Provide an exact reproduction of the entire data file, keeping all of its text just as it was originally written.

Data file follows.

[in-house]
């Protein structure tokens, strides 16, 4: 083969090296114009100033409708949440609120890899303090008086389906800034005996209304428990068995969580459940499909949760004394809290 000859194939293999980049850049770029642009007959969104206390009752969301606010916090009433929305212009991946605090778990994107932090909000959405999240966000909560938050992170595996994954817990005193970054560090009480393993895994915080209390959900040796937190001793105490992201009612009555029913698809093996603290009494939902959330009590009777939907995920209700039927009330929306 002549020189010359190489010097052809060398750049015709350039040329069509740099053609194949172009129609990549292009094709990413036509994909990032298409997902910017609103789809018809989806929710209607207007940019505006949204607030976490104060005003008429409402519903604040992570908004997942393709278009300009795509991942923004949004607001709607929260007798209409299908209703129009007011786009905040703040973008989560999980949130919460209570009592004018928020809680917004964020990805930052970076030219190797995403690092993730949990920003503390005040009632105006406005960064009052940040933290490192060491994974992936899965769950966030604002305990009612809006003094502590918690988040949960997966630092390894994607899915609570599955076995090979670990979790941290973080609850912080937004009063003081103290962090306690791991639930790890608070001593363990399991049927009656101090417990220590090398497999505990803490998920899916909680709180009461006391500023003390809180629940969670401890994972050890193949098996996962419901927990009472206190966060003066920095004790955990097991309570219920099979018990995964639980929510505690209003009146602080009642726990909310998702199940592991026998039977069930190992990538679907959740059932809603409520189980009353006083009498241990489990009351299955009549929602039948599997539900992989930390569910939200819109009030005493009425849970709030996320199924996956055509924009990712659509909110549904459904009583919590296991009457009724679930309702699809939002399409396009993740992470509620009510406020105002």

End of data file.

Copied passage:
[in-house]
């Protein structure tokens, strides 16, 4: 083969090296114009100033409708949440609120890899303090008086389906800034005996209304428990068995969580459940499909949760004394809290 000859194939293999980049850049770029642009007959969104206390009752969301606010916090009433929305212009991946605090778990994107932090909000959405999240966000909560938050992170595996994954817990005193970054560090009480393993895994915080209390959900040796937190001793105490992201009612009555029913698809093996603290009494939902959330009590009777939907995920209700039927009330929306 002549020189010359190489010097052809060398750049015709350039040329069509740099053609194949172009129609990549292009094709990413036509994909990032298409997902910017609103789809018809989806929710209607207007940019505006949204607030976490104060005003008429409402519903604040992570908004997942393709278009300009795509991942923004949004607001709607929260007798209409299908209703129009007011786009905040703040973008989560999980949130919460209570009592004018928020809680917004964020990805930052970076030219190797995403690092993730949990920003503390005040009632105006406005960064009052940040933290490192060491994974992936899965769950966030604002305990009612809006003094502590918690988040949960997966630092390894994607899915609570599955076995090979670990979790941290973080609850912080937004009063003081103290962090306690791991639930790890608070001593363990399991049927009656101090417990220590090398497999505990803490998920899916909680709180009461006391500023003390809180629940969670401890994972050890193949098996996962419901927990009472206190966060003066920095004790955990097991309570219920099979018990995964639980929510505690209003009146602080009642726990909310998702199940592991026998039977069930190992990538679907959740059932809603409520189980009353006083009498241990489990009351299955009549929602039948599997539900992989930390569910939200819109009030005493009425849970709030996320199924996956055509924009990712659509909110549904459904009583919590296991009457009724679930309702699809939002399409396009993740992470509620009510406020105002």